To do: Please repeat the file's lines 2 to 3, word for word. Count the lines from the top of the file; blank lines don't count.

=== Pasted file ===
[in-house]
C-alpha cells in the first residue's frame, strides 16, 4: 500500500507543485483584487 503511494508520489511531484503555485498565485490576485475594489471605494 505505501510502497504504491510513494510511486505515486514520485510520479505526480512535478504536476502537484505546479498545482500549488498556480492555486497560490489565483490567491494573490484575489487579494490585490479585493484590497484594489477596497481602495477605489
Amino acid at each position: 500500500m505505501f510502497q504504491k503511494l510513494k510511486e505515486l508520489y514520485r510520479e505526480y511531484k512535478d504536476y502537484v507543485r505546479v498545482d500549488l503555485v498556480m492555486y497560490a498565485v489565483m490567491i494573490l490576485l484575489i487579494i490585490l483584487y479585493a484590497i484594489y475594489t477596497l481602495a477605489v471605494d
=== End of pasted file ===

C-alpha cells in the first residue's frame, strides 16, 4: 500500500507543485483584487 503511494508520489511531484503555485498565485490576485475594489471605494 505505501510502497504504491510513494510511486505515486514520485510520479505526480512535478504536476502537484505546479498545482500549488498556480492555486497560490489565483490567491494573490484575489487579494490585490479585493484590497484594489477596497481602495477605489
Amino acid at each position: 500500500m505505501f510502497q504504491k503511494l510513494k510511486e505515486l508520489y514520485r510520479e505526480y511531484k512535478d504536476y502537484v507543485r505546479v498545482d500549488l503555485v498556480m492555486y497560490a498565485v489565483m490567491i494573490l490576485l484575489i487579494i490585490l483584487y479585493a484590497i484594489y475594489t477596497l481602495a477605489v471605494d